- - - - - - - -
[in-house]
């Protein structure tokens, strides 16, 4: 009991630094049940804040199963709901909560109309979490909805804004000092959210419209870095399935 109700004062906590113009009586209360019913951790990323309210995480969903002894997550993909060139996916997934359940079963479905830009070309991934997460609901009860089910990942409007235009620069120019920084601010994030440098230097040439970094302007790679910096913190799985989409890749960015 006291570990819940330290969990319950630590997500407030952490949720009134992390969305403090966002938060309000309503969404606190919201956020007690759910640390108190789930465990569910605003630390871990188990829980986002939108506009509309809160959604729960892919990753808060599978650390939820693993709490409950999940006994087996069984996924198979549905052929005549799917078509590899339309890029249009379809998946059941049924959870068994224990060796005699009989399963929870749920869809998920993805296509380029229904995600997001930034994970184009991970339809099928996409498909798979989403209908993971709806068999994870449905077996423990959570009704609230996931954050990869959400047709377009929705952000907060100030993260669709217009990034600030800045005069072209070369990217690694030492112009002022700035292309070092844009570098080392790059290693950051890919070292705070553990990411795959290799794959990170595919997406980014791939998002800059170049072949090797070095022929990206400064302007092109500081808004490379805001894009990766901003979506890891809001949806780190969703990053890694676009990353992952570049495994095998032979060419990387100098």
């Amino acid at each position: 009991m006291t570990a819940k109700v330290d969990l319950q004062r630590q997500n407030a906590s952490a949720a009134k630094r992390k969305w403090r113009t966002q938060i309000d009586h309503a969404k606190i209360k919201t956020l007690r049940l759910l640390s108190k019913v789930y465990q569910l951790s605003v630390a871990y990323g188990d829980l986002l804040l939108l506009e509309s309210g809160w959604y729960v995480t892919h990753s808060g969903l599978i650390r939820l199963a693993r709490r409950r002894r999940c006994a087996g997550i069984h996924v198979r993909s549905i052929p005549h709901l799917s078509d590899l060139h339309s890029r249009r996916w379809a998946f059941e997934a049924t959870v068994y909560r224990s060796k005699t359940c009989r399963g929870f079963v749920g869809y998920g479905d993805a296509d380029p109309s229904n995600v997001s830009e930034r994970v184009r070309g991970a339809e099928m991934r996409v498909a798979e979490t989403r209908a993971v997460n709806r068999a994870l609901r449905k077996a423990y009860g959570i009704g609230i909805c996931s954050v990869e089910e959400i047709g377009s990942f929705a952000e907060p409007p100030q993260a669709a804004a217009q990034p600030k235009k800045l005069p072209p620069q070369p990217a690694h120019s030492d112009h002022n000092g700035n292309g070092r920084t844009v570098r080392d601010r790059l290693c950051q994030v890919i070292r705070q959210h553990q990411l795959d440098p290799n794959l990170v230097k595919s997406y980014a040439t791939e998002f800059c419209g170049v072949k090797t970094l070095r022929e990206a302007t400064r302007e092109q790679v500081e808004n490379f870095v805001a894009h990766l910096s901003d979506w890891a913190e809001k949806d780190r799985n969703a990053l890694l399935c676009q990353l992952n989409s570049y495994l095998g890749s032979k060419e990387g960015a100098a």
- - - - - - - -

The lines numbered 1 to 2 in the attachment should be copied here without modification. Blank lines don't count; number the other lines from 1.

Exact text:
[in-house]
């Protein structure tokens, strides 16, 4: 009991630094049940804040199963709901909560109309979490909805804004000092959210419209870095399935 109700004062906590113009009586209360019913951790990323309210995480969903002894997550993909060139996916997934359940079963479905830009070309991934997460609901009860089910990942409007235009620069120019920084601010994030440098230097040439970094302007790679910096913190799985989409890749960015 006291570990819940330290969990319950630590997500407030952490949720009134992390969305403090966002938060309000309503969404606190919201956020007690759910640390108190789930465990569910605003630390871990188990829980986002939108506009509309809160959604729960892919990753808060599978650390939820693993709490409950999940006994087996069984996924198979549905052929005549799917078509590899339309890029249009379809998946059941049924959870068994224990060796005699009989399963929870749920869809998920993805296509380029229904995600997001930034994970184009991970339809099928996409498909798979989403209908993971709806068999994870449905077996423990959570009704609230996931954050990869959400047709377009929705952000907060100030993260669709217009990034600030800045005069072209070369990217690694030492112009002022700035292309070092844009570098080392790059290693950051890919070292705070553990990411795959290799794959990170595919997406980014791939998002800059170049072949090797070095022929990206400064302007092109500081808004490379805001894009990766901003979506890891809001949806780190969703990053890694676009990353992952570049495994095998032979060419990387100098």